# Allometric Equations for Predicting Culm Surface Area of Three Bamboo Species (Phyllostachys spp.)

^{1}

^{2}

^{3}

^{4}

^{*}

## Abstract

**:**

_{2}emissions from these forests. The surface area (S) of bamboo culms (stems) is important for estimating culm respiration, a major component of carbon cycling in bamboo forests. However, few studies have attempted to formulate predictive equations for S. In this study, we developed allometric equations for predicting S in three bamboo species grown in Kyushu Island, western Japan: Phyllostachys pubescens Mazel ex Houz., P. bambusoides Sieb. et Zucc. and P. nigra var. henonis. We used a power equation between S and diameter at breast height (D) and a linear equation between S and D × total culm length (H). The results indicated that P. bambusoides and P. nigra shared common site-independent equations. In contrast, P. pubescens required species-specific equations due to interspecific variation in culm slenderness and tapering. We also found that D was a better predictive variable than DH when quantifying S because of its satisfactory predictive performance and simplicity. These findings will be beneficial for evaluating the contribution of bamboo forest ecosystems to carbon cycling.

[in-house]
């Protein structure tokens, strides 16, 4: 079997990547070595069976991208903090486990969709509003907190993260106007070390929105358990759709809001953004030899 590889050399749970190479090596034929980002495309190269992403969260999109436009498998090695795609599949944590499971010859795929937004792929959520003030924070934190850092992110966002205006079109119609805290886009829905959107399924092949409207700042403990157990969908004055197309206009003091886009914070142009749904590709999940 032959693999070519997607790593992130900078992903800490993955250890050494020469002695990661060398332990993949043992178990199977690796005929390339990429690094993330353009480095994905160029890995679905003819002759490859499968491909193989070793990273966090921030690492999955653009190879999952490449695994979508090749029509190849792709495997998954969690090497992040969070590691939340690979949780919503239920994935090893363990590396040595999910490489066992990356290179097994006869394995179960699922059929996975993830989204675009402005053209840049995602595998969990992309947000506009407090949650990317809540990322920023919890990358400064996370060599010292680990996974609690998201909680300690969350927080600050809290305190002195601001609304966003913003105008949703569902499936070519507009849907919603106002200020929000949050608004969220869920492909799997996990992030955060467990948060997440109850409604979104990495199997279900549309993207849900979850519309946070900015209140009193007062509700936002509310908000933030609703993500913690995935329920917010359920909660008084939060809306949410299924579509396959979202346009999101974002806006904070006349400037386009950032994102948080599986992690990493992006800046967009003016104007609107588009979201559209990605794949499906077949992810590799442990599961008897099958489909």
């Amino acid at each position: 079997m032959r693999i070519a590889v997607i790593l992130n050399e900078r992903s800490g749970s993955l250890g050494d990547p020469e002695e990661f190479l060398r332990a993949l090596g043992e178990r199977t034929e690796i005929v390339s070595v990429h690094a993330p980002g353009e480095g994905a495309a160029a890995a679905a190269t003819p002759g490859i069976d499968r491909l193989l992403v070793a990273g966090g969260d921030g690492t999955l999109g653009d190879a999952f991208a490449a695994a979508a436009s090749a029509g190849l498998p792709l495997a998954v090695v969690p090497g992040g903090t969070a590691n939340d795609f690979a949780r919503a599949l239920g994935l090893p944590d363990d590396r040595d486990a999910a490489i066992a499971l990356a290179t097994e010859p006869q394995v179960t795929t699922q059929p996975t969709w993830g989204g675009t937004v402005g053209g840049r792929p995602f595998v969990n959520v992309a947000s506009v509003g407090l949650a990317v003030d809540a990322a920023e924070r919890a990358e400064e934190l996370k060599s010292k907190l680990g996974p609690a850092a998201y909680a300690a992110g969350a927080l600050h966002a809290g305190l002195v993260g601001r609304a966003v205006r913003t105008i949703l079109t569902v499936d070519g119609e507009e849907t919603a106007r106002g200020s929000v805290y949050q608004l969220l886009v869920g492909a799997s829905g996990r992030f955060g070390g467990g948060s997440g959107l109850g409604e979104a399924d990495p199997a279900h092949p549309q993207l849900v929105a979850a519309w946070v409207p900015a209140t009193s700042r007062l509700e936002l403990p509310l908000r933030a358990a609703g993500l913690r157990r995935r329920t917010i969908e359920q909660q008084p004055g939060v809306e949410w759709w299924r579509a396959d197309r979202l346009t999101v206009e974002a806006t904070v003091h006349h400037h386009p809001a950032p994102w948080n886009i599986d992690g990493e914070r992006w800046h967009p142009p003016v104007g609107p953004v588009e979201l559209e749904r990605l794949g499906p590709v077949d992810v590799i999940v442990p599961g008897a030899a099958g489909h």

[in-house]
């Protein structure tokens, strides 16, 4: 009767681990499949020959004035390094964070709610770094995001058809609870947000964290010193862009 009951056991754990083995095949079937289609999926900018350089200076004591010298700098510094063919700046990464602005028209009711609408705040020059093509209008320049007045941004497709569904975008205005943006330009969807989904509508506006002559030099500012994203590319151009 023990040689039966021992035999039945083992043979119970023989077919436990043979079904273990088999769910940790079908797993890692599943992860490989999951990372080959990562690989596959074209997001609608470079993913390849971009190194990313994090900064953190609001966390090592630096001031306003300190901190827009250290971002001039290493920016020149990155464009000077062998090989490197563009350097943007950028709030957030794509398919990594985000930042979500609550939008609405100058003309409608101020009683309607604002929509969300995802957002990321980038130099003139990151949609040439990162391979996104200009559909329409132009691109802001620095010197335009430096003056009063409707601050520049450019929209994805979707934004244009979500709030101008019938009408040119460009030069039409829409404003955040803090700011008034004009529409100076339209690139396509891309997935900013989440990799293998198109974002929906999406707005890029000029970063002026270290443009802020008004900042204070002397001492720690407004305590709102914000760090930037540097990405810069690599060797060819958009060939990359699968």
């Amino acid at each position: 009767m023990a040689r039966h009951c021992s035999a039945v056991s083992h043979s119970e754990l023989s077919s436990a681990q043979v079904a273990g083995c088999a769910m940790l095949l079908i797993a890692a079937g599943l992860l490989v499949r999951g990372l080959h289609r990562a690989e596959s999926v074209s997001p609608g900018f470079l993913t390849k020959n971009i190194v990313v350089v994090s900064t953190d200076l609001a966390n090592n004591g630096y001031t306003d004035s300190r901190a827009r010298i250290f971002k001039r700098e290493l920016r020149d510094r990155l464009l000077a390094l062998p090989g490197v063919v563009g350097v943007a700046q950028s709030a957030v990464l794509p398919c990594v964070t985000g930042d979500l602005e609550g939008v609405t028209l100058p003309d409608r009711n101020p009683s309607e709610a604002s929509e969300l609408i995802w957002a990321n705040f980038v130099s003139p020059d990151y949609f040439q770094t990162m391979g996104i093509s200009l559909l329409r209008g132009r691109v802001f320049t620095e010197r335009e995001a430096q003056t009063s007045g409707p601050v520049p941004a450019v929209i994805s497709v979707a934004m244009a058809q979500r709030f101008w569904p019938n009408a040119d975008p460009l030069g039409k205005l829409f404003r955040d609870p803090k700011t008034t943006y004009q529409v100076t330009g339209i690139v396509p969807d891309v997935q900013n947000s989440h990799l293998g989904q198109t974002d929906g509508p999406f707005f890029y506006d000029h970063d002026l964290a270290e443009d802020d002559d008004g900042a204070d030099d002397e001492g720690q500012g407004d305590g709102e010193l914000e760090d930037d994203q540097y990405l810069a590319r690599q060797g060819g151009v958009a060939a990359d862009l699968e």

## 1. Introduction

_{2}emissions from bamboo forests [14].

_{2}into the atmosphere through respiration of the culm (stem), leaves, branches and soil, including roots [10,14,15,16,17]. In particular, culm respiration (R

_{C}) is a major component of carbon cycling in bamboo forests, accounting for nearly 30% of aboveground respiration [18,19]. R

_{C}can be quantified by scaling the point-measured respiration rate per unit area (R

_{AREA}) up to the individual- or stand-level with the culm surface area (S), i.e., R

_{C}= S × R